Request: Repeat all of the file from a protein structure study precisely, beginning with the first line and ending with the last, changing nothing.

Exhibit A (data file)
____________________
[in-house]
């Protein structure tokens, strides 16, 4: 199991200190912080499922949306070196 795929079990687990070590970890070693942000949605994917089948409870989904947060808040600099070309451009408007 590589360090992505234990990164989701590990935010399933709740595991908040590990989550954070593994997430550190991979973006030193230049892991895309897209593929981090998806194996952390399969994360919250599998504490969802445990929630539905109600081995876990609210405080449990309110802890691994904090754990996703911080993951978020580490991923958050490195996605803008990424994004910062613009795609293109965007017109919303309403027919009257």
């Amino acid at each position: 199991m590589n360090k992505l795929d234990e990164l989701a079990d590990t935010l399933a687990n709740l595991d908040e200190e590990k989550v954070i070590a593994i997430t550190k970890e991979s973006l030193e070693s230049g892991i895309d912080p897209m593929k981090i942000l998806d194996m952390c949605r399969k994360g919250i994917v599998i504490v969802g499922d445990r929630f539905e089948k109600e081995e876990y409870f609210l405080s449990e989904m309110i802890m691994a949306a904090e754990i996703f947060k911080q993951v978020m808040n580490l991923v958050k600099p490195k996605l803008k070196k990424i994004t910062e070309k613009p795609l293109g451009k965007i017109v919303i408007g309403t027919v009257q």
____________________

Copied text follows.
[in-house]
């Protein structure tokens, strides 16, 4: 199991200190912080499922949306070196 795929079990687990070590970890070693942000949605994917089948409870989904947060808040600099070309451009408007 590589360090992505234990990164989701590990935010399933709740595991908040590990989550954070593994997430550190991979973006030193230049892991895309897209593929981090998806194996952390399969994360919250599998504490969802445990929630539905109600081995876990609210405080449990309110802890691994904090754990996703911080993951978020580490991923958050490195996605803008990424994004910062613009795609293109965007017109919303309403027919009257």
């Amino acid at each position: 199991m590589n360090k992505l795929d234990e990164l989701a079990d590990t935010l399933a687990n709740l595991d908040e200190e590990k989550v954070i070590a593994i997430t550190k970890e991979s973006l030193e070693s230049g892991i895309d912080p897209m593929k981090i942000l998806d194996m952390c949605r399969k994360g919250i994917v599998i504490v969802g499922d445990r929630f539905e089948k109600e081995e876990y409870f609210l405080s449990e989904m309110i802890m691994a949306a904090e754990i996703f947060k911080q993951v978020m808040n580490l991923v958050k600099p490195k996605l803008k070196k990424i994004t910062e070309k613009p795609l293109g451009k965007i017109v919303i408007g309403t027919v009257q």